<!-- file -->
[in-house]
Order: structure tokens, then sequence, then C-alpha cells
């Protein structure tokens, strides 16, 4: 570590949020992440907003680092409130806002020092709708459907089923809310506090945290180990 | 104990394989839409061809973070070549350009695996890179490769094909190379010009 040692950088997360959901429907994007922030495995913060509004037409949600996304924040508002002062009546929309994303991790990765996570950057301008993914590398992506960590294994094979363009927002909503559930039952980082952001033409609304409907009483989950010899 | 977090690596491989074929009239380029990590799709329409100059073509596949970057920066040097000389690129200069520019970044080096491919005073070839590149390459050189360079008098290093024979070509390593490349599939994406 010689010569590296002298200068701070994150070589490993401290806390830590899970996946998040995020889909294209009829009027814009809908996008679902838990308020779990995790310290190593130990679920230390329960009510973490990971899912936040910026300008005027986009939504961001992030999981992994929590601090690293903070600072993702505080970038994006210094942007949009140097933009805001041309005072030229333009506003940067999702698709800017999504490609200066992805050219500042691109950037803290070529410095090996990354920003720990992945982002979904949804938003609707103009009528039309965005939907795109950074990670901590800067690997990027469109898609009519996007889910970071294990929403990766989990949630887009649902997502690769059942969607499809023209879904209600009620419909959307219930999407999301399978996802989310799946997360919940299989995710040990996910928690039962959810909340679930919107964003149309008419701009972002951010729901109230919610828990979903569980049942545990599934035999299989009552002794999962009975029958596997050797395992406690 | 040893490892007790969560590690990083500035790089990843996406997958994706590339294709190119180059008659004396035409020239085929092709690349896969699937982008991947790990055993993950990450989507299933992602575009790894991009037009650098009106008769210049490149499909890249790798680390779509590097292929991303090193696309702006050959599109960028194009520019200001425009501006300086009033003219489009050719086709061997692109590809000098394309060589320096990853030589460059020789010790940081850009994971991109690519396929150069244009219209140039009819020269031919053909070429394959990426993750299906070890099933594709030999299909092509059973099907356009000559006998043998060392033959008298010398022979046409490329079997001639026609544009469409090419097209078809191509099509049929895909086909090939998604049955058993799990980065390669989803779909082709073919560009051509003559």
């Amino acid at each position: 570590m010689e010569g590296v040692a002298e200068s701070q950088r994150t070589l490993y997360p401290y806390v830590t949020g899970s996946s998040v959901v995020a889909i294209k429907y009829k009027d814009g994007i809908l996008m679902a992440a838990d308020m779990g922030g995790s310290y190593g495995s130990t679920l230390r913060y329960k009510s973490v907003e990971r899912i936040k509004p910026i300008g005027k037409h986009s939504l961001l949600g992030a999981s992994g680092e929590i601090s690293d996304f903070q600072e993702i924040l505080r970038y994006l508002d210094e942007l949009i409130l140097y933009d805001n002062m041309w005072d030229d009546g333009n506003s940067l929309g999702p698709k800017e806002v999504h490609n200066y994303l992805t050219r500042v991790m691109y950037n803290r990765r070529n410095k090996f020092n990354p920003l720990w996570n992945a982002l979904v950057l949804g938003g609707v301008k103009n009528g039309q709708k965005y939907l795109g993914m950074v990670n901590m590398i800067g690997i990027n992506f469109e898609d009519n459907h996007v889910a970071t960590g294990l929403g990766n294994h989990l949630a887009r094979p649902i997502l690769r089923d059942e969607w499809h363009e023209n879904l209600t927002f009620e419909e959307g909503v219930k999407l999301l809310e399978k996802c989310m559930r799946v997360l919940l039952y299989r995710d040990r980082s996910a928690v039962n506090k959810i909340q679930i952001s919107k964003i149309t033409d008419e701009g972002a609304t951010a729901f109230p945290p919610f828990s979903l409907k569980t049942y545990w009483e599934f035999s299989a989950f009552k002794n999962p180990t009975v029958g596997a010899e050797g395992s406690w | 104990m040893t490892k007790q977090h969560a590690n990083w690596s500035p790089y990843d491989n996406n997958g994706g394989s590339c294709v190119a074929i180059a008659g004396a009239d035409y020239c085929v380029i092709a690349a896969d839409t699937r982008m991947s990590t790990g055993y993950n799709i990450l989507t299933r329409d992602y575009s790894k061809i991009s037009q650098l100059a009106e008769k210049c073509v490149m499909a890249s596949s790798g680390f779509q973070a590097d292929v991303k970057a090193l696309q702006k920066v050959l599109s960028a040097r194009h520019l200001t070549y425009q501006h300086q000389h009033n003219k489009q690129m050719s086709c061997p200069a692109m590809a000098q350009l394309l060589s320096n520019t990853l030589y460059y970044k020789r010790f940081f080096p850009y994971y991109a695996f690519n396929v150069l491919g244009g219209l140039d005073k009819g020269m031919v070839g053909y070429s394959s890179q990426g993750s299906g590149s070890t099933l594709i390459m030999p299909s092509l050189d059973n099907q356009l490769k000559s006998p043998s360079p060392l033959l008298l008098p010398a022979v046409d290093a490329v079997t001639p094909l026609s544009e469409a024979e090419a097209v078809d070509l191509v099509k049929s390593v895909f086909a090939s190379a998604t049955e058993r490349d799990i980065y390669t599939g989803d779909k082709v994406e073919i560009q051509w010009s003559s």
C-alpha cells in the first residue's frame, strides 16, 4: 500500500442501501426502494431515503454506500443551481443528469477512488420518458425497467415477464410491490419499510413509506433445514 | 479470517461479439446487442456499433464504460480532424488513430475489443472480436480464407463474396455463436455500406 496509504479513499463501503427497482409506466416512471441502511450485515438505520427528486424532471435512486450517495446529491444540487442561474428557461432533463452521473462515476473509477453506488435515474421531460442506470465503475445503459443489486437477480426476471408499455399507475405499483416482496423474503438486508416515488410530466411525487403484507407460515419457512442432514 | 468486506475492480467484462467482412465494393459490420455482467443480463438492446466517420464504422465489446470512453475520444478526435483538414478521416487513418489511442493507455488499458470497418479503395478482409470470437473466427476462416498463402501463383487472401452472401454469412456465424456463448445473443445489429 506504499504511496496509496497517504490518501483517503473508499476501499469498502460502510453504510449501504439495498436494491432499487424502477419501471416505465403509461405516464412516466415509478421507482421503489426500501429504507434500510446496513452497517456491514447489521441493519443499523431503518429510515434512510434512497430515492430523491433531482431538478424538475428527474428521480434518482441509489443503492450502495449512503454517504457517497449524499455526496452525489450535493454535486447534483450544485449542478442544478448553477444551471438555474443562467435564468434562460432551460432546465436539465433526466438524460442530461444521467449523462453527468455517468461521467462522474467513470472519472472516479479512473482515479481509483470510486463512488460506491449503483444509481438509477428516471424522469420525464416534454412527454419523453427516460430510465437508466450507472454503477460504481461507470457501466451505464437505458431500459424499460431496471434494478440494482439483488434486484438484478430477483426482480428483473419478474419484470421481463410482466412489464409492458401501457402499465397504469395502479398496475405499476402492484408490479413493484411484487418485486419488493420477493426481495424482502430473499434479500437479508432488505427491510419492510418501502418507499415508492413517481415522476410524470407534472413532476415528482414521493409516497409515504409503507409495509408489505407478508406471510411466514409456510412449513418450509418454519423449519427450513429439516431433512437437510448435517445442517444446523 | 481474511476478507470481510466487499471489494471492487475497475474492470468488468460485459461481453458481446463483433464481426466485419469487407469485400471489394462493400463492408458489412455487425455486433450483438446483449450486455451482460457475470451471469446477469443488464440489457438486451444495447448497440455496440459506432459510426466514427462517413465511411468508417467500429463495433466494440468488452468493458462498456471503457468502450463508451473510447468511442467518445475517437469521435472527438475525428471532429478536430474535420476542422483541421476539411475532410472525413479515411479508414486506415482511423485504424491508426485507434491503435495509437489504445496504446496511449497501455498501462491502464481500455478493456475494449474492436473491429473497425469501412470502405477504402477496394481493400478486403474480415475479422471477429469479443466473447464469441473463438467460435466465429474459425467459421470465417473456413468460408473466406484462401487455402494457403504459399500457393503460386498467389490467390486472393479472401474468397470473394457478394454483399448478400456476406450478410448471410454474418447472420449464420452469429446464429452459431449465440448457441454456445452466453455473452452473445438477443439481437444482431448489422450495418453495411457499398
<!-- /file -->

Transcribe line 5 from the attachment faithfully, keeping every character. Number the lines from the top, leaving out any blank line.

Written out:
C-alpha cells in the first residue's frame, strides 16, 4: 500500500442501501426502494431515503454506500443551481443528469477512488420518458425497467415477464410491490419499510413509506433445514 | 479470517461479439446487442456499433464504460480532424488513430475489443472480436480464407463474396455463436455500406 496509504479513499463501503427497482409506466416512471441502511450485515438505520427528486424532471435512486450517495446529491444540487442561474428557461432533463452521473462515476473509477453506488435515474421531460442506470465503475445503459443489486437477480426476471408499455399507475405499483416482496423474503438486508416515488410530466411525487403484507407460515419457512442432514 | 468486506475492480467484462467482412465494393459490420455482467443480463438492446466517420464504422465489446470512453475520444478526435483538414478521416487513418489511442493507455488499458470497418479503395478482409470470437473466427476462416498463402501463383487472401452472401454469412456465424456463448445473443445489429 506504499504511496496509496497517504490518501483517503473508499476501499469498502460502510453504510449501504439495498436494491432499487424502477419501471416505465403509461405516464412516466415509478421507482421503489426500501429504507434500510446496513452497517456491514447489521441493519443499523431503518429510515434512510434512497430515492430523491433531482431538478424538475428527474428521480434518482441509489443503492450502495449512503454517504457517497449524499455526496452525489450535493454535486447534483450544485449542478442544478448553477444551471438555474443562467435564468434562460432551460432546465436539465433526466438524460442530461444521467449523462453527468455517468461521467462522474467513470472519472472516479479512473482515479481509483470510486463512488460506491449503483444509481438509477428516471424522469420525464416534454412527454419523453427516460430510465437508466450507472454503477460504481461507470457501466451505464437505458431500459424499460431496471434494478440494482439483488434486484438484478430477483426482480428483473419478474419484470421481463410482466412489464409492458401501457402499465397504469395502479398496475405499476402492484408490479413493484411484487418485486419488493420477493426481495424482502430473499434479500437479508432488505427491510419492510418501502418507499415508492413517481415522476410524470407534472413532476415528482414521493409516497409515504409503507409495509408489505407478508406471510411466514409456510412449513418450509418454519423449519427450513429439516431433512437437510448435517445442517444446523 | 481474511476478507470481510466487499471489494471492487475497475474492470468488468460485459461481453458481446463483433464481426466485419469487407469485400471489394462493400463492408458489412455487425455486433450483438446483449450486455451482460457475470451471469446477469443488464440489457438486451444495447448497440455496440459506432459510426466514427462517413465511411468508417467500429463495433466494440468488452468493458462498456471503457468502450463508451473510447468511442467518445475517437469521435472527438475525428471532429478536430474535420476542422483541421476539411475532410472525413479515411479508414486506415482511423485504424491508426485507434491503435495509437489504445496504446496511449497501455498501462491502464481500455478493456475494449474492436473491429473497425469501412470502405477504402477496394481493400478486403474480415475479422471477429469479443466473447464469441473463438467460435466465429474459425467459421470465417473456413468460408473466406484462401487455402494457403504459399500457393503460386498467389490467390486472393479472401474468397470473394457478394454483399448478400456476406450478410448471410454474418447472420449464420452469429446464429452459431449465440448457441454456445452466453455473452452473445438477443439481437444482431448489422450495418453495411457499398